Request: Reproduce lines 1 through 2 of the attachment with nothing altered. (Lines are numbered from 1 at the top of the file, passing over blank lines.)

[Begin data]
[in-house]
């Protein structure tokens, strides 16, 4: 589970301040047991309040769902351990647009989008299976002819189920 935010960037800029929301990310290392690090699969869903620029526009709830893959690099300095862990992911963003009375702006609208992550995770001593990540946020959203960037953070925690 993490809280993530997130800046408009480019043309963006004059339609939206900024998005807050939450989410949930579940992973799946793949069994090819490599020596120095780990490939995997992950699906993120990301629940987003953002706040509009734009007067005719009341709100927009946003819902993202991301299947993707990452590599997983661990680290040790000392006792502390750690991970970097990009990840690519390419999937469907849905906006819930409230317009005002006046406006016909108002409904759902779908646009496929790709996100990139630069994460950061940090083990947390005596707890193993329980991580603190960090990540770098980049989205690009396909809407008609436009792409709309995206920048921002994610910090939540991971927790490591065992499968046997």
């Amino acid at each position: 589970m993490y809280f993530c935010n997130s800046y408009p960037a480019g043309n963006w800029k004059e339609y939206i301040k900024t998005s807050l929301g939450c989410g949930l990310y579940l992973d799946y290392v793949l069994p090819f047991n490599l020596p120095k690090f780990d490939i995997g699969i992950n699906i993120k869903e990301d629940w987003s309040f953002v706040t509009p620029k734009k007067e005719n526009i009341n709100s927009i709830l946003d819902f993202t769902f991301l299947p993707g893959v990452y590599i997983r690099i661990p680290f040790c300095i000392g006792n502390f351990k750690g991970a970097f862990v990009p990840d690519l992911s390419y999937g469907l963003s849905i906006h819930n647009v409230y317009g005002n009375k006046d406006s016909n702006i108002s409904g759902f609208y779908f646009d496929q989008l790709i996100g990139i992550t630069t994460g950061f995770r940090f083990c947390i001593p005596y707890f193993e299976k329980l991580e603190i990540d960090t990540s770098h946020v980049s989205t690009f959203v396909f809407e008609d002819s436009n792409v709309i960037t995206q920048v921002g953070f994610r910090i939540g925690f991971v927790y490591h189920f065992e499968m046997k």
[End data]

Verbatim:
[in-house]
């Protein structure tokens, strides 16, 4: 589970301040047991309040769902351990647009989008299976002819189920 935010960037800029929301990310290392690090699969869903620029526009709830893959690099300095862990992911963003009375702006609208992550995770001593990540946020959203960037953070925690 993490809280993530997130800046408009480019043309963006004059339609939206900024998005807050939450989410949930579940992973799946793949069994090819490599020596120095780990490939995997992950699906993120990301629940987003953002706040509009734009007067005719009341709100927009946003819902993202991301299947993707990452590599997983661990680290040790000392006792502390750690991970970097990009990840690519390419999937469907849905906006819930409230317009005002006046406006016909108002409904759902779908646009496929790709996100990139630069994460950061940090083990947390005596707890193993329980991580603190960090990540770098980049989205690009396909809407008609436009792409709309995206920048921002994610910090939540991971927790490591065992499968046997």